How did this state of affairs come to be? How does the shadowy world of military contracting actually operate? And what do trends suggest about the future of war and international relations? We simply don't know much about the structure of the industry, how private military companies operate, and where this industry is heading. Typically led by ex-military men, such firms are by their very nature secretive. Even the US government―the entity that actually pays them―knows relatively little.
In Private Armies, former industry insider Sean McFate lays bare the opaque world of private military contractors, explaining the economic structure of the industry and showing in detail how firms operate on the ground. As a former paratrooper and private military contractor, McFate provides an unparalleled perspective into the nuts and bolts of the industry, as well as a sobering prognosis for the future of war. While at present the U.S. government and U.S. firms dominate the market, private military companies are emerging from other countries, and warlords and militias have restyled themselves as private security companies in places like Afghanistan and Somalia. To understand how the proliferation of private forces may influence international relations, McFate looks back to the European Middle Ages, when mercenaries were common and contract warfare the norm. He concludes that international relations in the twenty-first century may have more in common with the twelfth century than the twentieth. This "back to the future" situation, which he calls neomedievalism, is not necessarily a negative condition, but it will produce a global system that contains rather than solves problems.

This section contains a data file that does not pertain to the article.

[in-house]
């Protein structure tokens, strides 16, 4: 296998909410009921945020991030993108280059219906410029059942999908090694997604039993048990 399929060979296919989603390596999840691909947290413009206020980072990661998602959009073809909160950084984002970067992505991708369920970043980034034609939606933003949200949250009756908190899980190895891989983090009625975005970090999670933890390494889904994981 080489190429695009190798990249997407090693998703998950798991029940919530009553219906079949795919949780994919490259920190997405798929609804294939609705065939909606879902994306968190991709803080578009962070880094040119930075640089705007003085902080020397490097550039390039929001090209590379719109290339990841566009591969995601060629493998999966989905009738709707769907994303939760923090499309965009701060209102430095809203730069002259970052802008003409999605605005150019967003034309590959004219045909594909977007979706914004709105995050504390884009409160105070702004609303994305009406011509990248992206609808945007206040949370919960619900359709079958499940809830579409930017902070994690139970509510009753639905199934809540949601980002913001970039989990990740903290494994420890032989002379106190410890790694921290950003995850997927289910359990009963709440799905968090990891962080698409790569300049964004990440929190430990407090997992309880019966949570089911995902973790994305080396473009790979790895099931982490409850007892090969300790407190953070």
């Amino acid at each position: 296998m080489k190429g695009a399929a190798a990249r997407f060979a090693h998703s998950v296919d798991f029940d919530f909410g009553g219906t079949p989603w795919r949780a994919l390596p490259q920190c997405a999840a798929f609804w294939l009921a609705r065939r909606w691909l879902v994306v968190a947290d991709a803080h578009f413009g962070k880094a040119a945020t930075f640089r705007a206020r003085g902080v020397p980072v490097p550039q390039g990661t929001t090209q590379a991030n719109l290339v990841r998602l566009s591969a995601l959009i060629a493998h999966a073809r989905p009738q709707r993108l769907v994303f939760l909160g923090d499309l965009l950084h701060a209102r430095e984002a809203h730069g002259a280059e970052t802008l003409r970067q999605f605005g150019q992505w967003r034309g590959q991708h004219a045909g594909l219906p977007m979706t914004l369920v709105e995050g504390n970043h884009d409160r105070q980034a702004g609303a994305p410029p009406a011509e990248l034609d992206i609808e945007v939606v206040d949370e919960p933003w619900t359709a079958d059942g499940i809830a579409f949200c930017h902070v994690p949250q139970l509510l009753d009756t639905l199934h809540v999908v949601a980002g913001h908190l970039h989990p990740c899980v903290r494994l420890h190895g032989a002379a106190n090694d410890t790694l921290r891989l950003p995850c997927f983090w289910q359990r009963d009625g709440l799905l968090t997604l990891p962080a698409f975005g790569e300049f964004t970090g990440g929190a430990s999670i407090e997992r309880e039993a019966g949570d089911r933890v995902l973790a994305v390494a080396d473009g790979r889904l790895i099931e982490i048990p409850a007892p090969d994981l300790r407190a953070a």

A decidedly non-polemical account (a rarity in this field), Private Armies is the first work that combines a broad-ranging theory of the phenomenon with an insider's understanding of what the world of the private military industry is actually like.
"Sobre este título" puede pertenecer a otra edición de este libro.
Descripción Oxford Univ Pr, 2015. Hardcover. Condición: Brand New. 1st edition. 272 pages. 9.50x6.50x1.00 inches. In Stock. Nº de ref. del artículo: zk0199360103
Descripción Oxford University Press, 2015. Hardcover. Condición: New. Never used!. Nº de ref. del artículo: P110199360103
Descripción Oxford University Press, 2015. Condición: New. book. Nº de ref. del artículo: M0199360103